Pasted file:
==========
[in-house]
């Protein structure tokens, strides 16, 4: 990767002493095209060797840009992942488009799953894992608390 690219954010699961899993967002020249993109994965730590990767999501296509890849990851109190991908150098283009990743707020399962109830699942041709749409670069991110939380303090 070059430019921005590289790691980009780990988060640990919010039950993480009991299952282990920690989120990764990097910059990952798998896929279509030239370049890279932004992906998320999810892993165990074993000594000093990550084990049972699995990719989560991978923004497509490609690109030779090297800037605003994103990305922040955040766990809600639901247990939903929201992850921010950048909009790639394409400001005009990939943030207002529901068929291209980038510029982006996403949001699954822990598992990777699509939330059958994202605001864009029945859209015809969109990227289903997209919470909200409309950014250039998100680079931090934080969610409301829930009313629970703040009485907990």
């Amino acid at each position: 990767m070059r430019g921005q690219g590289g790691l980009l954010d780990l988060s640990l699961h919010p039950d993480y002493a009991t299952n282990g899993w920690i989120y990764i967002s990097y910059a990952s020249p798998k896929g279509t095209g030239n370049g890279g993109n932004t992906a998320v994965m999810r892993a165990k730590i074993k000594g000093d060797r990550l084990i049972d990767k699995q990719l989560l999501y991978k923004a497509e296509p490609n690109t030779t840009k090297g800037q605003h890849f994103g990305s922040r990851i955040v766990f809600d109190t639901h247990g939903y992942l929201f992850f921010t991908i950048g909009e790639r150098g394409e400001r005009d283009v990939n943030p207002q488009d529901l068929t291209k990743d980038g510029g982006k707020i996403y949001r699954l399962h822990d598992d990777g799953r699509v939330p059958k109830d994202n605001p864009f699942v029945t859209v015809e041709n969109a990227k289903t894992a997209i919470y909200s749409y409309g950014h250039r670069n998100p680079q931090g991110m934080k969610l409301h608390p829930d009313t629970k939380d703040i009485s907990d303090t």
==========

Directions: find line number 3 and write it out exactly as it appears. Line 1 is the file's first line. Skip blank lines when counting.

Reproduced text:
């Amino acid at each position: 990767m070059r430019g921005q690219g590289g790691l980009l954010d780990l988060s640990l699961h919010p039950d993480y002493a009991t299952n282990g899993w920690i989120y990764i967002s990097y910059a990952s020249p798998k896929g279509t095209g030239n370049g890279g993109n932004t992906a998320v994965m999810r892993a165990k730590i074993k000594g000093d060797r990550l084990i049972d990767k699995q990719l989560l999501y991978k923004a497509e296509p490609n690109t030779t840009k090297g800037q605003h890849f994103g990305s922040r990851i955040v766990f809600d109190t639901h247990g939903y992942l929201f992850f921010t991908i950048g909009e790639r150098g394409e400001r005009d283009v990939n943030p207002q488009d529901l068929t291209k990743d980038g510029g982006k707020i996403y949001r699954l399962h822990d598992d990777g799953r699509v939330p059958k109830d994202n605001p864009f699942v029945t859209v015809e041709n969109a990227k289903t894992a997209i919470y909200s749409y409309g950014h250039r670069n998100p680079q931090g991110m934080k969610l409301h608390p829930d009313t629970k939380d703040i009485s907990d303090t």